Looking at the text in the ad, we can start with the corporation’s logo. Chevy belongs to General Motors Corp., whose insignia looks sort of like your average cross, but placed on its side. The slogan “Suburban: Like a Rock” is neatly tucked into the bottom right corner of the ad, with “Suburban” and “Like a Rock” separated by the company’s insignia. Next to the smaller picture, the ad’s text begins. “It’s not about where the family goes from here,” it tells us, “but how.” The last two words are positioned near the top of the larger photograph. Down at the bottom of the page, in smaller text, the ad tells us some more. It reads:

Introducing the best Suburban yet. A family favorite since 1935, it’s now even better. The all-new Chevy Suburban has a more comfortable interior with more hip room and headroom, new available second-row bucket seats and sunroof. More than an extension of its heritage, it’s the start of a new era. Chevy Trucks, the most dependable, longest-lasting trucks on the road.

There’s a lot to make out of all this, but taking it one step at a time, it’s a reasonable deduction that the smaller scene is set in the year 1935. The first Suburban, as the text informs us, was put out in 1935 and was popular back then. Look at the two scenes and compare them: the first one, which obviously depicts a scene of the past, is similar to the present-day depiction. The newer model is more spacious and just more comfortable in general. The text doesn’t say “A family favorite in 1935,” nor does it say “It used to be a family favorite, like around 1935.” The text specifically says “since,” implying that people have been enjoying it all these years.

The first part of the ad (“It’s not about where the family goes from here, but how”) is a key element. This new car isn’t just improved, it’s “an extension of its heritage.” The statement is basically saying that it’s not whether you win or lose, it’s how you play the game. The ad also mentions “…it’s the start of a new era.” Look at the familiesthey are both out in the great outdoors, spending time together, and they have a sturdy yet comfortable car.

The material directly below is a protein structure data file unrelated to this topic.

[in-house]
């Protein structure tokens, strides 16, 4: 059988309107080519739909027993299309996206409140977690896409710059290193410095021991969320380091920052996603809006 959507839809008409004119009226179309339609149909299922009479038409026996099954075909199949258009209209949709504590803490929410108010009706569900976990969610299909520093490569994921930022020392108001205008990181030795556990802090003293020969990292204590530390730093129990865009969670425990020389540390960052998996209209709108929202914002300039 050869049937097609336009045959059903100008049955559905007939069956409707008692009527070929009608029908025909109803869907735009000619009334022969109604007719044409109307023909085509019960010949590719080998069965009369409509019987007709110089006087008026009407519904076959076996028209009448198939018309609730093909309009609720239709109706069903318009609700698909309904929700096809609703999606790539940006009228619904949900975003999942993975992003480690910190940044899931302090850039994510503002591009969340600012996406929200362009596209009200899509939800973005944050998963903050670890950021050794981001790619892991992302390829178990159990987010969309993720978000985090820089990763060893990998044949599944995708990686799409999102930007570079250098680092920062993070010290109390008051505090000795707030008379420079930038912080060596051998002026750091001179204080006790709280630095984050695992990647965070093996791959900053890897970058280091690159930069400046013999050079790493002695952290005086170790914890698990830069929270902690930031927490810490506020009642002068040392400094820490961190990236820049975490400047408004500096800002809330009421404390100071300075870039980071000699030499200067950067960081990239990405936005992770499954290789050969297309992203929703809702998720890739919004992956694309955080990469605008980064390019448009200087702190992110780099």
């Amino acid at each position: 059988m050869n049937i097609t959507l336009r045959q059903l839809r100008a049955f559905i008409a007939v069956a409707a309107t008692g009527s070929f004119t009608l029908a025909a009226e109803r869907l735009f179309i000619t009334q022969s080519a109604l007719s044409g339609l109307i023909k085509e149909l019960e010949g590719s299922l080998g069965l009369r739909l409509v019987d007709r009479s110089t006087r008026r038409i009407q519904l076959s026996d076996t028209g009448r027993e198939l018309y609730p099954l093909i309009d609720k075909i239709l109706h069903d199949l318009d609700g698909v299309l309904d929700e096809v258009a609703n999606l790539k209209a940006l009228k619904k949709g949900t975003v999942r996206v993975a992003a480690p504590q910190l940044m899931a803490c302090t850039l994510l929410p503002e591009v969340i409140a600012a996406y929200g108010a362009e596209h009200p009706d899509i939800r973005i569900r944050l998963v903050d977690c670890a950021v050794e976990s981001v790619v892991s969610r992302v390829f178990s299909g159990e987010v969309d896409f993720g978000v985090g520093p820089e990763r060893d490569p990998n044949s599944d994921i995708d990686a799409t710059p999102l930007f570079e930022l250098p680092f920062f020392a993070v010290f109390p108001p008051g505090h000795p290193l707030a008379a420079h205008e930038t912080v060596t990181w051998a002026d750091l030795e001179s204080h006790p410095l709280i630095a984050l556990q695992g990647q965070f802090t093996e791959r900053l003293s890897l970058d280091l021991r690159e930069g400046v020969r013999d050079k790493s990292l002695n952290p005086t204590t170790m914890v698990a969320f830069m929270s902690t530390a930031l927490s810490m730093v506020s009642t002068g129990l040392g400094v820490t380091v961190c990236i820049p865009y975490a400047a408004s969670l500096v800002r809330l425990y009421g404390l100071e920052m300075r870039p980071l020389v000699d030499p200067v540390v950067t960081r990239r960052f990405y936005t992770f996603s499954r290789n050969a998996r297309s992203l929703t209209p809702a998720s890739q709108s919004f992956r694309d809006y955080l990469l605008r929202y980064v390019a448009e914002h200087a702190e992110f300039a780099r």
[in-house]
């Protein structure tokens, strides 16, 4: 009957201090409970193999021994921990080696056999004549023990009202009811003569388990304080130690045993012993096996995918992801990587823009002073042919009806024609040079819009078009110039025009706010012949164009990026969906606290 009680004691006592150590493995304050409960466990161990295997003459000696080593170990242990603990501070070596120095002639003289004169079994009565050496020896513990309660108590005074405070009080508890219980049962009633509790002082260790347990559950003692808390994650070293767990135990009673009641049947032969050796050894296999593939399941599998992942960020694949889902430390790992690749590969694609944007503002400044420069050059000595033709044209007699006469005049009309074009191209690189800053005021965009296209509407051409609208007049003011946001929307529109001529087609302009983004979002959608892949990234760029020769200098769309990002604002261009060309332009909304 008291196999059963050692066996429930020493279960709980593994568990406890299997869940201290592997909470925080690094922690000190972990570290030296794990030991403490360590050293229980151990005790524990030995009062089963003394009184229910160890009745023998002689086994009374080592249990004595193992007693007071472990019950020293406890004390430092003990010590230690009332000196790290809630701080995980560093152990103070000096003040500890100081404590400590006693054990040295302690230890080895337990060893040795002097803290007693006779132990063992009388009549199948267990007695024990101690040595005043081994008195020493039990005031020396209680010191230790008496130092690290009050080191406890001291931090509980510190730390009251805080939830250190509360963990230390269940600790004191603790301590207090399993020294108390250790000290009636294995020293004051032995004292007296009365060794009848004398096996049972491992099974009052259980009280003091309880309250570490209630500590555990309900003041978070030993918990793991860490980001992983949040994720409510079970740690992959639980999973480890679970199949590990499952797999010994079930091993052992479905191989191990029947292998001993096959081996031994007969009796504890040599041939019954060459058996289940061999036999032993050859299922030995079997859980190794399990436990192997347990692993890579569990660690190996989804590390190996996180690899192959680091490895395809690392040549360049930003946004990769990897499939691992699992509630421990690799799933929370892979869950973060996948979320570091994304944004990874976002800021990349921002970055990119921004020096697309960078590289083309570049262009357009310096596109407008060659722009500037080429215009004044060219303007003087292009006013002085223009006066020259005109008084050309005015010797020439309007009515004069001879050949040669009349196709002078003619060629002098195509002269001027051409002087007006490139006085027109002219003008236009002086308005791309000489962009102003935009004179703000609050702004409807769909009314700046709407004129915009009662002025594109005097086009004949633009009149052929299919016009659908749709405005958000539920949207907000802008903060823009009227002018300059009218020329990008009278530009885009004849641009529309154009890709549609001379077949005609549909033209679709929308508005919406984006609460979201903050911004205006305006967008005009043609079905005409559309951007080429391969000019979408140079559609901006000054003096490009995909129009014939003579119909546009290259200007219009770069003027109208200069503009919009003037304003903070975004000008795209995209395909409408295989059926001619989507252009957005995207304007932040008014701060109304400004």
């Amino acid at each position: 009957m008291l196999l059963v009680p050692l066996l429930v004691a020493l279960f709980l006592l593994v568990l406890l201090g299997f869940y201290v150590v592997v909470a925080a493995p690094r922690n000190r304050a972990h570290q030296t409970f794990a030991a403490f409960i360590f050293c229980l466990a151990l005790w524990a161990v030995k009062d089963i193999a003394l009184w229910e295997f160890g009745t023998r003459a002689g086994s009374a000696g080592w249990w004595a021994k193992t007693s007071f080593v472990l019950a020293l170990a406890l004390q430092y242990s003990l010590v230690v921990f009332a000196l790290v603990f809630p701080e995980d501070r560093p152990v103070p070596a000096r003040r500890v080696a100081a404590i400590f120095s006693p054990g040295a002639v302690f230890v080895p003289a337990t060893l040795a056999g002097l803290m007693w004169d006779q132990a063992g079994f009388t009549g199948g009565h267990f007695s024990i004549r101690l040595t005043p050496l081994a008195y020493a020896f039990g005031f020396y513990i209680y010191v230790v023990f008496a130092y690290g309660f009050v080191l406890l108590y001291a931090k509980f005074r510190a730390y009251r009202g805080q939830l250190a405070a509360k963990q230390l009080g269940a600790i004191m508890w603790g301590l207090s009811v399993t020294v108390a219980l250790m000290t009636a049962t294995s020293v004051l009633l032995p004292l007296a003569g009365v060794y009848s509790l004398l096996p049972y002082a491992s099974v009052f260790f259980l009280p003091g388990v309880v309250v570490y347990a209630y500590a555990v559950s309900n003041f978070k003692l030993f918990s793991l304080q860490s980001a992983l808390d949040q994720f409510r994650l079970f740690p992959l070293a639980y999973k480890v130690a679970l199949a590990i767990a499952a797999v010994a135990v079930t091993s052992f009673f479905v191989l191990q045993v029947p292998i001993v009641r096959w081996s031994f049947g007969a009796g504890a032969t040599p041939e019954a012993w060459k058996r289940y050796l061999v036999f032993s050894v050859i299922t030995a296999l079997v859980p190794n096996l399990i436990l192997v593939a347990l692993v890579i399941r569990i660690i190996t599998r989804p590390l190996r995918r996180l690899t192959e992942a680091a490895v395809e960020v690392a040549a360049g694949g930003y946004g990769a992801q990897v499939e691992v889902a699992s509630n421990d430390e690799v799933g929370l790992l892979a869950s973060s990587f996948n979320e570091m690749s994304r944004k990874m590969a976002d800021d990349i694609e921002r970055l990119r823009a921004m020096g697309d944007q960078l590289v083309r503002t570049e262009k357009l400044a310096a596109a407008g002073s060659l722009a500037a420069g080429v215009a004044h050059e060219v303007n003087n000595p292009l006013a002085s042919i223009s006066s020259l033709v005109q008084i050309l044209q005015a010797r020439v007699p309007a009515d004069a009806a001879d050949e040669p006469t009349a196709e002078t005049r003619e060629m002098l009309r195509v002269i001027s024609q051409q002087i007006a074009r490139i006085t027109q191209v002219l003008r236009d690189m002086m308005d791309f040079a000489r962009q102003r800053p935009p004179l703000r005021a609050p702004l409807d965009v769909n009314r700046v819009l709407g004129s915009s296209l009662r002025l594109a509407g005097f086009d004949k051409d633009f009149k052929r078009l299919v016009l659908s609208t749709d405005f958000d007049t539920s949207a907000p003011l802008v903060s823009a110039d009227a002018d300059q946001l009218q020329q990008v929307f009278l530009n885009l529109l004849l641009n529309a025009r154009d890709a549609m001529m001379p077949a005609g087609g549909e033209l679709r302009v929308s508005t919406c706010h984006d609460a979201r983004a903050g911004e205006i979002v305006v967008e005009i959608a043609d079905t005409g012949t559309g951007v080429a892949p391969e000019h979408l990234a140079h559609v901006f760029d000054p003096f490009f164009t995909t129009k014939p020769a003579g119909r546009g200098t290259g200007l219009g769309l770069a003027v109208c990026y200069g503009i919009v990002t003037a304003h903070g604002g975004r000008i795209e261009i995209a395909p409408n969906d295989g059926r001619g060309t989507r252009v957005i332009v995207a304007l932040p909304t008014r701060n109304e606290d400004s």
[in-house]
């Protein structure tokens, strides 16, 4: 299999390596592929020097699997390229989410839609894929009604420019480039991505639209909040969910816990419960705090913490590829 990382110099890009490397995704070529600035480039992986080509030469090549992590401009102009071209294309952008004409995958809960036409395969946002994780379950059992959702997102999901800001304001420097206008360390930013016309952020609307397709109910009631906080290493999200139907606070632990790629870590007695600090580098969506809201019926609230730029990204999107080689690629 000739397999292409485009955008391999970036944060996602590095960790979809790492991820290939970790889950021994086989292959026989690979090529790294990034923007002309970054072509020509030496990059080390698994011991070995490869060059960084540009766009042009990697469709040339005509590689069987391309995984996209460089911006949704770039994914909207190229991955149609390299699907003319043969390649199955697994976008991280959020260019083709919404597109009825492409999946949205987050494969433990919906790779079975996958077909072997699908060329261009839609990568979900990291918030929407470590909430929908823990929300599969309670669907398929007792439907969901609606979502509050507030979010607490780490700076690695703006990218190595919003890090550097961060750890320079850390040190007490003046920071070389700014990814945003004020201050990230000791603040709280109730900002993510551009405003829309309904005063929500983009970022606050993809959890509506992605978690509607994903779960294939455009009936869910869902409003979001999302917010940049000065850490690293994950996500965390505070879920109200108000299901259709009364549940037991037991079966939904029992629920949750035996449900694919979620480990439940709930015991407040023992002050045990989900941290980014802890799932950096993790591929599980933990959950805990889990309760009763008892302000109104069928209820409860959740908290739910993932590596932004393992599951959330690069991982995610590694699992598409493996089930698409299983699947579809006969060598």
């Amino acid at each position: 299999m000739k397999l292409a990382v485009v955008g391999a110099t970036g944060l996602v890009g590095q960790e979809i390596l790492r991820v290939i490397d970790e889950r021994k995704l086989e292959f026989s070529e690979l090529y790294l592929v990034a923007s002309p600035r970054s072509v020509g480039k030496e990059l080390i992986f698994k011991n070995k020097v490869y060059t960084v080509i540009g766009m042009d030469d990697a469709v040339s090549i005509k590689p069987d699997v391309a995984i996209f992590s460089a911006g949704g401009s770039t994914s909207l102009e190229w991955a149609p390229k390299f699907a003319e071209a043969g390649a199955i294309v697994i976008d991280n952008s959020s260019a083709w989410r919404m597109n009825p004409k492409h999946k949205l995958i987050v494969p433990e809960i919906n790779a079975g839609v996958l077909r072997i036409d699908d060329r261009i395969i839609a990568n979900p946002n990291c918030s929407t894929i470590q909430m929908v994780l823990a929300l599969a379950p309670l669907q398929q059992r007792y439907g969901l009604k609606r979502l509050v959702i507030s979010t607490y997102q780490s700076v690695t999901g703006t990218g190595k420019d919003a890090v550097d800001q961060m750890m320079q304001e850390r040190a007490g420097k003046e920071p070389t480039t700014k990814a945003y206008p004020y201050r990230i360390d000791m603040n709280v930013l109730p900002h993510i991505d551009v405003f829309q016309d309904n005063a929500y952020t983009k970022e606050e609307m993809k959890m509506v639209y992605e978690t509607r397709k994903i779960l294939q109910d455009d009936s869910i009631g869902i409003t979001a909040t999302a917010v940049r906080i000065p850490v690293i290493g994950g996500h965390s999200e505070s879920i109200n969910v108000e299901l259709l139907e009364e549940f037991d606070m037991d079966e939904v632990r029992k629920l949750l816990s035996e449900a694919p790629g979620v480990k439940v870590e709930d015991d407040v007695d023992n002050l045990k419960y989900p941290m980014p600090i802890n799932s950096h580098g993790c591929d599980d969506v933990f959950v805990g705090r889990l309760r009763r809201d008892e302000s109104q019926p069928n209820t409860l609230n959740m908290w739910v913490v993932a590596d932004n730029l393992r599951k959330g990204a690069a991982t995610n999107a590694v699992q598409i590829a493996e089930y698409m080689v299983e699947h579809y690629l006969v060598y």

And the ad makes an excellent point: it’s not so much whether you win a race or lose it, it’s about how you run it. Do you put forth your best effort? Do you start strong but get worn out quickly? The same thing goes for our world we don’t know what will happen in the end, but we do know that we can give everything the best possible effort. Our world is uncertain and ever-changing, but like the cars in this ad, certain things stay the same, like love and families. And other things, like technology and cars, don’t stay the same; they just get improved. 

The start of a new era? For cars, the Suburban may be. What about our world in the overall scheme of things? A new eratimes of changedon’t come about by the passing of time. Rather, things change when we move in the right direction. Whether we win the race or lose it isn’t so important, but we can sure decide which one it’ll be.